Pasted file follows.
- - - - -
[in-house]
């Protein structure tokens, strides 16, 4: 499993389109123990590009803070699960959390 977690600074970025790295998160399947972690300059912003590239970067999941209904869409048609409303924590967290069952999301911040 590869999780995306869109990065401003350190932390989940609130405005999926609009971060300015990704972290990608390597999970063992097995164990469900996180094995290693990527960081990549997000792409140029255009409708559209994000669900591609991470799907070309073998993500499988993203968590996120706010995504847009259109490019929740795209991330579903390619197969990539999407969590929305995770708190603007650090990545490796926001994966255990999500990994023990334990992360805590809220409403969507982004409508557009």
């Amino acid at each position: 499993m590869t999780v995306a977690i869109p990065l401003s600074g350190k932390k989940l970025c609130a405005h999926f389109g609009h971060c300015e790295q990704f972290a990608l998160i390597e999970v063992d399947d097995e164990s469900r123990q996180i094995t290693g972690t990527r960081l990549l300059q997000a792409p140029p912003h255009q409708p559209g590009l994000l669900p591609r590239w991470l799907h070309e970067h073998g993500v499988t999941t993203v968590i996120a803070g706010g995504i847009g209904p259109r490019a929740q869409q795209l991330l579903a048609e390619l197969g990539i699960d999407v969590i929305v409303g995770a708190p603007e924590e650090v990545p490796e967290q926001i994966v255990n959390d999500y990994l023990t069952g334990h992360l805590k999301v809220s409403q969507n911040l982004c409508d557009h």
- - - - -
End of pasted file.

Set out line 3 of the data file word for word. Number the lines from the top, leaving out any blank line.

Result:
């Amino acid at each position: 499993m590869t999780v995306a977690i869109p990065l401003s600074g350190k932390k989940l970025c609130a405005h999926f389109g609009h971060c300015e790295q990704f972290a990608l998160i390597e999970v063992d399947d097995e164990s469900r123990q996180i094995t290693g972690t990527r960081l990549l300059q997000a792409p140029p912003h255009q409708p559209g590009l994000l669900p591609r590239w991470l799907h070309e970067h073998g993500v499988t999941t993203v968590i996120a803070g706010g995504i847009g209904p259109r490019a929740q869409q795209l991330l579903a048609e390619l197969g990539i699960d999407v969590i929305v409303g995770a708190p603007e924590e650090v990545p490796e967290q926001i994966v255990n959390d999500y990994l023990t069952g334990h992360l805590k999301v809220s409403q969507n911040l982004c409508d557009h």